Or a reducer either
Today we rented a car so that Fred could revisit Puerto Escondido where he had been nearly 40 years ago. Puerto Escondido is about 97 miles north of Huatulco but we took the long route so we could visit a couple of other small towns on the way.
The road north of Huatulco goes through a huge national park. The area is dry brown scrub with a few small homes scattered about and not much sign of agriculture. The road is pretty good although quite windy. It’s often 1½ lanes in each direction. In Mexico there is an interesting system where the shoulder is paved and the solid or dotted passing line indicator is between the main travel lane and the shoulder. When a driver wants to pass, the car that is being passed and any on-coming cars go to the shoulder and the passer goes down the middle. Seems to work. In other places the shoulders are pretty much non-existent. Fred and our Renault Elf did just fine.
To slow drivers down around villages in Mexico they build topes or here they’re also called reductors – speed bumps, serious ones. They sometimes come in groups of 2 or 3 – on each side of the village. They are well signed and marked. After while just a yellow line on the road can make one brace for the bone jarring experience.
Our fist destination was Puerto Angel a fishing village on the coast with a beautiful bay. The road from the main road to Puerto Angel is very windy with a good collection of topes. Fred thought he’d been there once upon a time but decided it wasn’t the place. There wasn’t too much going on, few gringos, few of anybody really so after a stop for coffee we carried on. Just up the road is a turtle sanctuary and it would appear that town associated with it has received serious funds to get fixed up. People were working the streets, mudding the buildings, and cleaning up. I think it may also be a popular surfing destination as there were young surfer-type gringos wandering about. Looks like it will be a nice little town one day.
Onward up the windy road, over a bunch more reducers, with the tummy get a bit queasy, eventually getting to the main road that is straighter and few topes. Not a lot of traffic for the last distance to Puerto Escondido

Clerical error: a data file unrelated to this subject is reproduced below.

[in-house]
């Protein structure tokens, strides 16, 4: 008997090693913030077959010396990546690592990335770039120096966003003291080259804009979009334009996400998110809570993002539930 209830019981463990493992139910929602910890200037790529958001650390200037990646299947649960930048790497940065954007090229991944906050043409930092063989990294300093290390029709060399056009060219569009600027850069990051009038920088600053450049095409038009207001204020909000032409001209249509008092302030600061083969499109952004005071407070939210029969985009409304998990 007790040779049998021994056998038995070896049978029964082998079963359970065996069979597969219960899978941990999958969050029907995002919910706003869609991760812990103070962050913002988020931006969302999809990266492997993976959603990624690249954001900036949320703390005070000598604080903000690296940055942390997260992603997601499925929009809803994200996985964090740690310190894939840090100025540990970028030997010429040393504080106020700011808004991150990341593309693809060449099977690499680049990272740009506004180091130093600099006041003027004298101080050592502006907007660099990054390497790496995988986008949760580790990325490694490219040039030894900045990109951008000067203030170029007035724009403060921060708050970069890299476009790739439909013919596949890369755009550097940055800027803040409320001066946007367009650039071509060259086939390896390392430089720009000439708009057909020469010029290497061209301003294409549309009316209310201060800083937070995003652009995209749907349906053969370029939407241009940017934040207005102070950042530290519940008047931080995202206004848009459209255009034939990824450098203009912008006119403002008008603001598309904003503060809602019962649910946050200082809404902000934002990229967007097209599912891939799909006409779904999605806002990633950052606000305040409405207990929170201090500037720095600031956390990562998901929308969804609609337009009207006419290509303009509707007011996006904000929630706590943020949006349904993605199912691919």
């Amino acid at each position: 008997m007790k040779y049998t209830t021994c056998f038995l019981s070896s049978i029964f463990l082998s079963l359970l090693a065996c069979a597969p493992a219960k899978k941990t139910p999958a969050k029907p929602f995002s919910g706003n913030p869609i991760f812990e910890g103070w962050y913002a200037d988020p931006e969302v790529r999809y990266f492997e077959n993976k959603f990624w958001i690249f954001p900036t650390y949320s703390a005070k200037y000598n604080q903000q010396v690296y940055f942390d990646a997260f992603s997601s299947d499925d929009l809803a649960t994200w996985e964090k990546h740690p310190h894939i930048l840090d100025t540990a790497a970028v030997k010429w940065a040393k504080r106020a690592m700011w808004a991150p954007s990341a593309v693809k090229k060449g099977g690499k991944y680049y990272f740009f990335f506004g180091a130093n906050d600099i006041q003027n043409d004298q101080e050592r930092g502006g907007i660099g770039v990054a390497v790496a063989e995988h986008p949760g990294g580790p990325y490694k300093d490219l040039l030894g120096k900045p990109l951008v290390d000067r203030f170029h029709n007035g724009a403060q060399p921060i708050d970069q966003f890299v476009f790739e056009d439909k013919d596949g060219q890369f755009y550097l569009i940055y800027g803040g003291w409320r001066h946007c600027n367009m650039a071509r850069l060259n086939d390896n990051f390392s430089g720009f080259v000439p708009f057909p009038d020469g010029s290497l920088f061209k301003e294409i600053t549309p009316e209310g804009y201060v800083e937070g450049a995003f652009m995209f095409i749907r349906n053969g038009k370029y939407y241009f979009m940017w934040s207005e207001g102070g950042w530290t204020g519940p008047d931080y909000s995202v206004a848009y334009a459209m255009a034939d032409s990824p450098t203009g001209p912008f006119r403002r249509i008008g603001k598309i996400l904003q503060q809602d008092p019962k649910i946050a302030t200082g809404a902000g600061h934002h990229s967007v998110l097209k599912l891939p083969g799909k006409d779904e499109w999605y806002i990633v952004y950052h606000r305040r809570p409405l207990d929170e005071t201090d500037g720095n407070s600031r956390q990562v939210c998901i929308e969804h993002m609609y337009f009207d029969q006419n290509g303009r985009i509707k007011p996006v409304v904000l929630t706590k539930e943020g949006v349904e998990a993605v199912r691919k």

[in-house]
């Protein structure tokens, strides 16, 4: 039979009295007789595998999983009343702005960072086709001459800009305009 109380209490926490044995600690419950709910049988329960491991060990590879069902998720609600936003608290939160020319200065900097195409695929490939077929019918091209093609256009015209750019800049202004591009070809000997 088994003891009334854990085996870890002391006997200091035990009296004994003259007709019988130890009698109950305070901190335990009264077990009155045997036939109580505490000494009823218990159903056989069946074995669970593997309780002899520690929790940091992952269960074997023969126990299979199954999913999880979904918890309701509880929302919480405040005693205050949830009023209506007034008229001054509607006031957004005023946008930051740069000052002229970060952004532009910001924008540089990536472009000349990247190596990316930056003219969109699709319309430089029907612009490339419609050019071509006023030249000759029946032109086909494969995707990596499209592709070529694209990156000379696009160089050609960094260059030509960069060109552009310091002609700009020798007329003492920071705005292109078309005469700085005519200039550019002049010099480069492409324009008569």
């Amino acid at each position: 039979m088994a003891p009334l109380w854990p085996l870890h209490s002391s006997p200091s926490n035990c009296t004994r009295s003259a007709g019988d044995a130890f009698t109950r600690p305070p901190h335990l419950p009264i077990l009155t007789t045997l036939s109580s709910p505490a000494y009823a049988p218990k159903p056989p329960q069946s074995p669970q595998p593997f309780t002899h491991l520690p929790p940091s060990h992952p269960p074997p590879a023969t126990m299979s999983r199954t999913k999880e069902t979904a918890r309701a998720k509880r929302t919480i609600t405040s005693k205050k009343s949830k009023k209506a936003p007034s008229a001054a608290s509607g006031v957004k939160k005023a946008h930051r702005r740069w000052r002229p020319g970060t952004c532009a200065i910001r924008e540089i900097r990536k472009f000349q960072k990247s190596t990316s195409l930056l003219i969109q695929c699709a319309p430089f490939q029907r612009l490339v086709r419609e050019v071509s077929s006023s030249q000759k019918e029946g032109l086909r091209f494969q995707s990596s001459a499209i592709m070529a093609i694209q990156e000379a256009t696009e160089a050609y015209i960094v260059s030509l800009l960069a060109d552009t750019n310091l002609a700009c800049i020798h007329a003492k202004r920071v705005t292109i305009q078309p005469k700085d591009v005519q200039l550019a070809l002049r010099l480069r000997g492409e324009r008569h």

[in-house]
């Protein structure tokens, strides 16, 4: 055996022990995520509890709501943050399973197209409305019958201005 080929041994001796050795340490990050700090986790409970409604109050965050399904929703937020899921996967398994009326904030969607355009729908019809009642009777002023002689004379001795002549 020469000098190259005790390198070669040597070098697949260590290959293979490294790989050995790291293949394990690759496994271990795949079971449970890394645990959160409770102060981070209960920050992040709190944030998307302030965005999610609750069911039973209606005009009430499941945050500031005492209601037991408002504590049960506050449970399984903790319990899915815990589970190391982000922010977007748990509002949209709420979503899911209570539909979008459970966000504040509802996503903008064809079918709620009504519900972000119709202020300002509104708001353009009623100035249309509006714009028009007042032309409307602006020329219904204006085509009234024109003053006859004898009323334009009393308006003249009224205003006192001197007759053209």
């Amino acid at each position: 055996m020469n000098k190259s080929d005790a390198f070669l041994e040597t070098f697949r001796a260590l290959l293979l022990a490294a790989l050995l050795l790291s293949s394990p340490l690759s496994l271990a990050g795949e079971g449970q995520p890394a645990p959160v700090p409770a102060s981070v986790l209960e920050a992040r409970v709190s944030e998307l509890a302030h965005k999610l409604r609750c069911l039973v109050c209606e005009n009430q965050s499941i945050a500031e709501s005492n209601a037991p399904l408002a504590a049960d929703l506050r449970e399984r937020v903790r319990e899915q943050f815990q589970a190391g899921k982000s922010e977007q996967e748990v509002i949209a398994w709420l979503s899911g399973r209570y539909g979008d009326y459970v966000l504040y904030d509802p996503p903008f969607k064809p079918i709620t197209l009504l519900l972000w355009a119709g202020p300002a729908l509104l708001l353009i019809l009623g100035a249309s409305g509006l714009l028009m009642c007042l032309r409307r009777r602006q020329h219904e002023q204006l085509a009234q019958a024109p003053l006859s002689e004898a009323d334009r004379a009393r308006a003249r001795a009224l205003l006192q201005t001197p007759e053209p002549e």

Puerto Escondido is one of the most important tourist attractions on the Oaxacan coast. It caters to a more downscale and eclectic clientele than neighboring Huatulco, mostly surfers, backpackers and Mexican families. The bay was known as Bahia de la Escondida (Bay of the Hidden Woman) due to a legend associated with this place. The story states that a fierce pirate anchored his ship in the bay when the area was completely uninhabited, to rest for a few days unmolested by authorities. Some weeks before, he and his crew kidnapped a young Mixtec woman from the village of Santa María Huatulco and took her prisoner. While in the bay, the woman escaped the cabin in which she was being held, and being a good swimmer, jumped overboard to get to shore and hide in the jungle just beyond the beach. Since then, the pirates referred to the woman as “La Escondida” (the hidden one) and every time the ship returned to these waters, the captain ordered his crew to search the area around the bay, however, they never found her. Hence, the area became known as the Bahía de la Escondida where today 45,000 people live.
Puerto Escondido turns out to be more like what we thought Huatulco would be like; a couple of long sandy beaches fringed by fish boats and restaurants under palapas with hotels in behind going up the hillside. The town had grown substantially since Fred had last visited when there was only a few dirt roads, a couple of small restaurants and hotels for young backpackers. The surf was very big so only a few swimmers and surfers were in the water. Sadly, the main street in the tourist area was full of low-end tourist stuff and few tourists. Don’t know who ever buys it all.
Having had lunch and a nice stroll along the beach, then back thru the tourist section to our car we drove back to Santa Cruz, the shorter, straighter, less bumpy way, to be home before dark. Tonight was our night to eat in the Italian à la carte restaurant and we didn’t want to be late.